Editorial — The need for peacemakers

By the time this editorial is read, there is little doubt that the death toll in Gaza will have risen.

There will likely have been more skirmishes in the various nations of Africa where rebels and governments, tribes and families continue to fight.

Death and destruction will no doubt have continued in Syria, where aid agencies seem to have no hope of keeping abreast of a continuing humanitarian crisis there.

And in the Ukraine, militants armed by Russia may or may not have agreed to let inspectors look at the wreckage of the airplane they probably shot down — it’s all but proven that Flight MH-17 was downed by a missile fired by Russian separatists. That one act of aggression killed nearly 300 people.

And on it goes. The conflicts above are just a few of the various “hot spots,” as the United Nations calls them, where people are busy killing other people (often with American-made weapons) for mostly indecipherable, pretentious or just plain fabricated reasons.

There is a non-profit, non-partisan organization called the National Priorities Project that keeps tabs — as closely as it can — on the ever-rising costs of conflicts across the face of the earth. In fact, their website has a continually-running adding machine that calculates the cost of wars while you watch. It changes by the split-second, and the numbers always go up, never down.

One day last week, in the second or two it took to write down the number, the cost of wars that day totalled $1,553,334,200,990. (The very first number represents a “quadrillion.”) That’s not the cost of all the wars in the history of mankind. Oh, no. It is just the cost of wars since 2001.

And on it goes.

A cease-fire in Gaza on Friday was supposed to last for four hours — a “humanitarian” cease-fire, it was called, so the people of Gaza could creep out of their hiding places to try and get bread and water and people who were wounded, without getting shot.

It lasted only 45 minutes. Doesn’t matter who is to blame for ending the “humanitarian” pause to the war — Lord knows there is enough blame, enough evil, to cover the actions of both sides.

But no one appears to see the obvious, the one fact of war that has been true throughout its history. Nobody really wins. Oh, it’s true that World War II stopped the evil of facism in its tracks — at a cost that, in may ways, we’re still paying. It resulted in a destroyed and divided Europe and a Cold War that gives every indication of becoming a reality once again.

It is also true that there have been times when war was a final, ugly-but-necessary recourse. World War II and the Civil War may well be the best examples. But war, even when it is “successful,” represents humankind’s greatest failure.

We can’t talk things out; we can’t compromise; we can’t get along or find ways of living beside one another for mutual benefit. So we resort to figuratively hitting each other over the head. Might makes right, or so we think.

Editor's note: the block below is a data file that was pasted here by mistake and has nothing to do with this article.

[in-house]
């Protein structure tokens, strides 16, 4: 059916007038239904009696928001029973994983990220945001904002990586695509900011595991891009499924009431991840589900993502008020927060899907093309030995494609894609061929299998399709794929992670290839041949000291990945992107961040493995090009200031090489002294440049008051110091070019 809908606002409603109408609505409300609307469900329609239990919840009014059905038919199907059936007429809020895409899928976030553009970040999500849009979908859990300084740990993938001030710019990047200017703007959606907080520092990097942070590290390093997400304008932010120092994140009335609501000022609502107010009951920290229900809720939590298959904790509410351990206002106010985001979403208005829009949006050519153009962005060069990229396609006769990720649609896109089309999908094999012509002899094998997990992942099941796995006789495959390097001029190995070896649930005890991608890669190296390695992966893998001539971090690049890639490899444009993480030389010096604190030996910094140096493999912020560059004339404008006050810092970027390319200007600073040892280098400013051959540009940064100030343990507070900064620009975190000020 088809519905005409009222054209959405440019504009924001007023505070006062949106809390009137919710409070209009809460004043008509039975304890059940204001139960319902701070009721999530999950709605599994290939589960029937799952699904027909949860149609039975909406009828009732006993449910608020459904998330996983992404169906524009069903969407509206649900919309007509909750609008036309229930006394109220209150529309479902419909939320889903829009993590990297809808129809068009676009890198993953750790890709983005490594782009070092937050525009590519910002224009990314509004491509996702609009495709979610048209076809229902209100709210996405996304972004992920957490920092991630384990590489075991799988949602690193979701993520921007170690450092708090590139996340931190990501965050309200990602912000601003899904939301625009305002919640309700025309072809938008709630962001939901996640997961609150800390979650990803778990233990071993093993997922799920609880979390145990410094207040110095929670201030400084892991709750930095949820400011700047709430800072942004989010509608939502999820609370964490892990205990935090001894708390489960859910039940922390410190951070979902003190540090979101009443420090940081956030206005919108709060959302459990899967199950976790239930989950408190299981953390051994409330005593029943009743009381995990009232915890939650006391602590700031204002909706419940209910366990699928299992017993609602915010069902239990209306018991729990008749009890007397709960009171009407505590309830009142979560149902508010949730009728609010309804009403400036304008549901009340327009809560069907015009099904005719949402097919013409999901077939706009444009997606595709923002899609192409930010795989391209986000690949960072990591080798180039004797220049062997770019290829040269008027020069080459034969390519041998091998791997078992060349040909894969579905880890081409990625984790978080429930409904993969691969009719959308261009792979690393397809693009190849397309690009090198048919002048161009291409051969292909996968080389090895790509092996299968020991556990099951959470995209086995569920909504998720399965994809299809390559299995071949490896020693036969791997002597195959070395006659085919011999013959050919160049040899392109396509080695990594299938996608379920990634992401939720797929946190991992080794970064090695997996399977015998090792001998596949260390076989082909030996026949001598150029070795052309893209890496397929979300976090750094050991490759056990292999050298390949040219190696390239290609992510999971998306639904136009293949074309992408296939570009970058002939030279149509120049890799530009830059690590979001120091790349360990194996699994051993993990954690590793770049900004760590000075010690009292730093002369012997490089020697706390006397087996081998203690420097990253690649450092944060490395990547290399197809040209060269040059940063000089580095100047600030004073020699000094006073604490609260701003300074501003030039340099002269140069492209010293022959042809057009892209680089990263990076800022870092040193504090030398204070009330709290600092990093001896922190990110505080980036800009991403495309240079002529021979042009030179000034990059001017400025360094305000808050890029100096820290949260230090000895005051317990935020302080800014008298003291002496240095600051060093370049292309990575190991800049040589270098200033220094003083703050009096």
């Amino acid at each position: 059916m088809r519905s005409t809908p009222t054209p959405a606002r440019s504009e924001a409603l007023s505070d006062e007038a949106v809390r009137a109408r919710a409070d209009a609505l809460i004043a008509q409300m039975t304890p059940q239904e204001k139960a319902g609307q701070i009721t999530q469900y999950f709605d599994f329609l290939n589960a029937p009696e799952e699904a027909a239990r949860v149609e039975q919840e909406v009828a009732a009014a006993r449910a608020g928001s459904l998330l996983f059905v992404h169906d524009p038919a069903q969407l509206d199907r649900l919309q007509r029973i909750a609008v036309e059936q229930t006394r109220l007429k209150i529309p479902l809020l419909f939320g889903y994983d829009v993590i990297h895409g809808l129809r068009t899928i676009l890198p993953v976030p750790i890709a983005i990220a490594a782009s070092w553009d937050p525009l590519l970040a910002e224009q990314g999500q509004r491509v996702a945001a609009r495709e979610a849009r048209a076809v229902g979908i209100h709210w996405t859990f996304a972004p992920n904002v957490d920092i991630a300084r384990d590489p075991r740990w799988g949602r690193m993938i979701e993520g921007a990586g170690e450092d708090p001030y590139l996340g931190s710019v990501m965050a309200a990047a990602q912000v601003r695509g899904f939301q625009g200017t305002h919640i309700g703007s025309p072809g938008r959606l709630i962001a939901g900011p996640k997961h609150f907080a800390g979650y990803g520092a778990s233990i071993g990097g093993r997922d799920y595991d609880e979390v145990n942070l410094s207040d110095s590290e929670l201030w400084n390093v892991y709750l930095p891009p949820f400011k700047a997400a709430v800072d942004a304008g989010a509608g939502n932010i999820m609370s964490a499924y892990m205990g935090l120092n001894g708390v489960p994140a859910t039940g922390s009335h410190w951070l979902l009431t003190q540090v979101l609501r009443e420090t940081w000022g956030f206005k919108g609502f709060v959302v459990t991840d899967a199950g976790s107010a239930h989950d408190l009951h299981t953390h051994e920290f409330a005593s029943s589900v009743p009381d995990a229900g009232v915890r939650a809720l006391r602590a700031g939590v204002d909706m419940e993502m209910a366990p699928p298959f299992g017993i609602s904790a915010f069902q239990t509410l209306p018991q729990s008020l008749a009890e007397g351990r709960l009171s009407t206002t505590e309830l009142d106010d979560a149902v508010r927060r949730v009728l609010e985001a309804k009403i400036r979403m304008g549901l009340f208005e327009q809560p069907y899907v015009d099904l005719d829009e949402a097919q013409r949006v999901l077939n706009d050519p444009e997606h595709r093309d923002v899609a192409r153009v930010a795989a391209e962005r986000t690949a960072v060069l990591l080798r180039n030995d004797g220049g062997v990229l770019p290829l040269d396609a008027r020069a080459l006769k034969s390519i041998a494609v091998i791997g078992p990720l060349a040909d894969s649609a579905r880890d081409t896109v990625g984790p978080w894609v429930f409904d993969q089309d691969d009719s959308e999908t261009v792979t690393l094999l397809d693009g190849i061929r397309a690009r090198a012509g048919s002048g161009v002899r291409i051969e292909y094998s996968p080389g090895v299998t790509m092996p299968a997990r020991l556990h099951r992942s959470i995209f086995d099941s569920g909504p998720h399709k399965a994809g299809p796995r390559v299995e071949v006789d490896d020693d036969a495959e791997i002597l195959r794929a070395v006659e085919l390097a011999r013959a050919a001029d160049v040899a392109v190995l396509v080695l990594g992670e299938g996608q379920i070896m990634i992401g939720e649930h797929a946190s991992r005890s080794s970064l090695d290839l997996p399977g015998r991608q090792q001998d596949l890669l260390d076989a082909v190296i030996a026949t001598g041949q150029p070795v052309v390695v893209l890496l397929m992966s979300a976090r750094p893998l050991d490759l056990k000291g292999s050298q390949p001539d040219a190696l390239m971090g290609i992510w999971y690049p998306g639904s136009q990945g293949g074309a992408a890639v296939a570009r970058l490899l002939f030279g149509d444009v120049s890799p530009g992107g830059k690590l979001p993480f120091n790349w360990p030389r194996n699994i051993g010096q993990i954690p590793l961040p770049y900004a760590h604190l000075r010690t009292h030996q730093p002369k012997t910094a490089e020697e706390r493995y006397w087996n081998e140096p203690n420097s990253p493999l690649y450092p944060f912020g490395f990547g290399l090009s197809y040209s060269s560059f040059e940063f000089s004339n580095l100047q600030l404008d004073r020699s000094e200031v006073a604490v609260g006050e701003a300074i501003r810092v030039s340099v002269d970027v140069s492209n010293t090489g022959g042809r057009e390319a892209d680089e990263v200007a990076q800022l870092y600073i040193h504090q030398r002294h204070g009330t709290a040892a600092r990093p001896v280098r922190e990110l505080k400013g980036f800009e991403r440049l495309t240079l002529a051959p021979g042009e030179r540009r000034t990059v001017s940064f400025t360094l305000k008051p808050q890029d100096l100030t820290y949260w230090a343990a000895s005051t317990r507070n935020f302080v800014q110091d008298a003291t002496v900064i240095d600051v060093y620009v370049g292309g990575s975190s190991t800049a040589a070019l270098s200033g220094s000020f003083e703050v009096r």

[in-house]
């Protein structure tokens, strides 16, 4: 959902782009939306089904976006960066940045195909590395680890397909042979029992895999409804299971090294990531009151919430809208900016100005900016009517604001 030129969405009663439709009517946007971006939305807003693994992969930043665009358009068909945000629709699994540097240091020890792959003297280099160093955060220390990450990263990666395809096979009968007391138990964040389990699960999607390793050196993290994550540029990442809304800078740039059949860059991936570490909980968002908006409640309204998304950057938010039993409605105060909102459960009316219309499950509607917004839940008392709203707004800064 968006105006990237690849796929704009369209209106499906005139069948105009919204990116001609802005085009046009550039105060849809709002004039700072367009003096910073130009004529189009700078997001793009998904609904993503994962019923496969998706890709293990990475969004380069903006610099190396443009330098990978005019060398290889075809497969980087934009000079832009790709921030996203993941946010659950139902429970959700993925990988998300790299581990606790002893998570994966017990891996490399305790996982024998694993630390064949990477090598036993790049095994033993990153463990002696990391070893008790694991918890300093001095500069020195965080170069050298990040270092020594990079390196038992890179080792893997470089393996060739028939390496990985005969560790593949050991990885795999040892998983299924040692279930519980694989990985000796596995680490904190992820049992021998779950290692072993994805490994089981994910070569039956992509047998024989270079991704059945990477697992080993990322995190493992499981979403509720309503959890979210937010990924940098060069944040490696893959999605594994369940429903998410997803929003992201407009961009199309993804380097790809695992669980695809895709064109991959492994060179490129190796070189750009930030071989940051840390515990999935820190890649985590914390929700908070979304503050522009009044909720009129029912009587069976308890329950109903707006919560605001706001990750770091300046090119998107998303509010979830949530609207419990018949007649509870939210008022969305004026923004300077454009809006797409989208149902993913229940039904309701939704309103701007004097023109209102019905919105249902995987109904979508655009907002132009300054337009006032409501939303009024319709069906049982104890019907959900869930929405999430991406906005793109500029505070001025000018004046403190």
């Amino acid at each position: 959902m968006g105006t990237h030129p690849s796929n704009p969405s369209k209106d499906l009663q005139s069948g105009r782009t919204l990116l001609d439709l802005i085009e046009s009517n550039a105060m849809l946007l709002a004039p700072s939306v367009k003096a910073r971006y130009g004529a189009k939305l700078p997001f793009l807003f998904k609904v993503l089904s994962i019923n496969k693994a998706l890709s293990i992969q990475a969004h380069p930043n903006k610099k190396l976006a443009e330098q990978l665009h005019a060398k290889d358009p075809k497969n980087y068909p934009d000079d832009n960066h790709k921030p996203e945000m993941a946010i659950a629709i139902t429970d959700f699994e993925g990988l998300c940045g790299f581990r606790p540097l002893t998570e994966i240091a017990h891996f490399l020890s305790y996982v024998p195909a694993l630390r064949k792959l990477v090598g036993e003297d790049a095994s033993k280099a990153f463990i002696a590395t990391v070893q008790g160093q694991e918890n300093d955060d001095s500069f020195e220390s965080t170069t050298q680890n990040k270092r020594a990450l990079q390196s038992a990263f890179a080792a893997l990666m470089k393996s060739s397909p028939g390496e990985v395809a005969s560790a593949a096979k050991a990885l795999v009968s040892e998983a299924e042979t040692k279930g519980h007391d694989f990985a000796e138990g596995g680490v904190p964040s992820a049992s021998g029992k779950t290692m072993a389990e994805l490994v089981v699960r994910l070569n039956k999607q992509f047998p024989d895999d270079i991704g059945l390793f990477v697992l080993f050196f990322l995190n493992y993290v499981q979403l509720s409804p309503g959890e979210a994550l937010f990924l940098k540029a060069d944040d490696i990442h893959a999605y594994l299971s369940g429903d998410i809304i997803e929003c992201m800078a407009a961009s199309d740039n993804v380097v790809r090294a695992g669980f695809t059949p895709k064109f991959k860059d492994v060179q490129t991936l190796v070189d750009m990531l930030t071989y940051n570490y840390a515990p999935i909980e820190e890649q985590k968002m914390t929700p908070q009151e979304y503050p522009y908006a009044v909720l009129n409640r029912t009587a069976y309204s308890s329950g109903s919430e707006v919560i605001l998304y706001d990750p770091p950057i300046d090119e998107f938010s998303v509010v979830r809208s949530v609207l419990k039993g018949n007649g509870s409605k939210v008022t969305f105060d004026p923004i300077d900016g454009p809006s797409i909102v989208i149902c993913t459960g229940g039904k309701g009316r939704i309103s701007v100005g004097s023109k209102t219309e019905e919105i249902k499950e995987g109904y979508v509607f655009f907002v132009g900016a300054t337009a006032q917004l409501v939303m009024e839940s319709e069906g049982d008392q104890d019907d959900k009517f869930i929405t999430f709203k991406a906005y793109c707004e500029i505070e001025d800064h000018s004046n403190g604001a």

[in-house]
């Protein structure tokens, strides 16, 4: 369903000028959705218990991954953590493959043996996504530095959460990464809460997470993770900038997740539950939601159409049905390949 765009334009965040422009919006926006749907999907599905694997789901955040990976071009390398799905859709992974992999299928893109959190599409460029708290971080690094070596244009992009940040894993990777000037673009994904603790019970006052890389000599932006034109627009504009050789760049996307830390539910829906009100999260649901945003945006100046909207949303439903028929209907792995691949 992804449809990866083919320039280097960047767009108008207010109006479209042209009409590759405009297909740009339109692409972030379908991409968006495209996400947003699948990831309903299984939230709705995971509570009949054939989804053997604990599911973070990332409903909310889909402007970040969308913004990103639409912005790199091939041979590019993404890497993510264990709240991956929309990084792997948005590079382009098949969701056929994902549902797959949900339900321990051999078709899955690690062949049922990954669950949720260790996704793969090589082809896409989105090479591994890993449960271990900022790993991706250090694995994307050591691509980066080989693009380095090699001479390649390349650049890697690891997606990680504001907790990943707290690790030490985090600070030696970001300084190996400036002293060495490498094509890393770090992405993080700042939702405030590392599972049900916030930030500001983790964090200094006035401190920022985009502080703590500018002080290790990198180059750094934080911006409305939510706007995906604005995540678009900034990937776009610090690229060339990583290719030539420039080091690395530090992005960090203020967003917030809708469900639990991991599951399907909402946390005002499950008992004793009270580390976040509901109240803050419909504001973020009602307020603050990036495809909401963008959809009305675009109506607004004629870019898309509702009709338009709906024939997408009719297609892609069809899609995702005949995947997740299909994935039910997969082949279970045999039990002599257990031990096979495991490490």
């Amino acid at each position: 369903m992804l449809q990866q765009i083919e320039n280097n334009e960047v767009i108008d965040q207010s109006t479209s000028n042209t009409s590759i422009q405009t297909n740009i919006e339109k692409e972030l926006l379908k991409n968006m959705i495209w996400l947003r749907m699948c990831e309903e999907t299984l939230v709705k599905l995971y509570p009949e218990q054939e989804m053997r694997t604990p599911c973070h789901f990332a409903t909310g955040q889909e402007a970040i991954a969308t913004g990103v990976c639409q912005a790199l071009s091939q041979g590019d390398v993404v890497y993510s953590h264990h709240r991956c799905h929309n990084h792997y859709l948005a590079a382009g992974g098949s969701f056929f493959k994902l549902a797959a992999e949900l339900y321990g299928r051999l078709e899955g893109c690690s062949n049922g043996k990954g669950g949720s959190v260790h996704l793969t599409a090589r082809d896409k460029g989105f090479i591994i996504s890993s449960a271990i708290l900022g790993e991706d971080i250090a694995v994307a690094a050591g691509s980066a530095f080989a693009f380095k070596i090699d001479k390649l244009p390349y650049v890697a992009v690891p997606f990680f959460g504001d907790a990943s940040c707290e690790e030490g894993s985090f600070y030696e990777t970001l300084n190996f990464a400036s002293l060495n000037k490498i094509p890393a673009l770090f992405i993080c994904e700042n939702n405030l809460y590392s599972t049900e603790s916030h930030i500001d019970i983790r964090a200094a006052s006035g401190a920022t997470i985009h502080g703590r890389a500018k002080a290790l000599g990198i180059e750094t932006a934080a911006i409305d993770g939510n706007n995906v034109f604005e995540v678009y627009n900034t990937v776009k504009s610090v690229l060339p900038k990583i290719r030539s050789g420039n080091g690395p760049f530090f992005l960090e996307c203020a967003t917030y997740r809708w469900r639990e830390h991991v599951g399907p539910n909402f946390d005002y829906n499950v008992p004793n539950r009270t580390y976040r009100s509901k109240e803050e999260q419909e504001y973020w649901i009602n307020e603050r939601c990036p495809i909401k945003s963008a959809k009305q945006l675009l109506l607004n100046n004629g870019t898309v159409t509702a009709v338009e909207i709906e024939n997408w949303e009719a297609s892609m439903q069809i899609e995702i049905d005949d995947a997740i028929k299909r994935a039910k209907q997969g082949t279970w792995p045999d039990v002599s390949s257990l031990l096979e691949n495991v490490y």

Well, here’s something else to think about:

The cost of a single B-2 Stealth bomber is $1 billion.

That translates into 2,564,102,564 meals for starving people, (according to the National Priorities Project.) Or it could buy 1,150,510 clean water cells for people in Africa, Asia and South America who are often forced to drink unhealthy water.

The cost of one B-2 bomber would pay for 106,951,872 mosquito nets, to let people sleep at night free of the malaria-carrying bug bites. The United Nations says two million people die every year from malaria and most of them are children.

The B-2 would pay for 31,466,331 immunizations against childhood killer diseases such as diphtheria, whooping cough, measles, polio and others. And that bomber’s cost could pay for school books for 53,504,548 children for a year.

There are other numbers to throw on the page, but the point is obvious. It’s time the fighting stopped.

“Never war! Never War!,” said Pope Francis last month. “I think most of all about children, whose hopes for a dignified life, a future, are dashed. Dead children, wounded children, mutilated children, orphans, children who have the leftovers of war for toys. Children who don’t know how to smile.

“Stop it, please!,” the pope pleaded. “I beg you with all my heart. It’s time to stop!”

Others have begged for the same thing; pleas that so far have fallen on deaf ears. The president of Caritas Internationalis suggested that Israeli and Hamas leaders “pick up a pair of binoculars so they can see that most of (their) victims are innocent people.”

And Honduran Cardinal Oscar Rodriquez Maradiaga — the Caritas Internationalis president — had another suggestion:

“Israel and Hamas, why do you keep pointing out the speck in the eye of your brother while missing the plank in your own eye?”

Blessed are the peacemakers. We just need more of them.

Glenn Rutherford
Record Editor

Glenn Rutherford
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Glenn Rutherford
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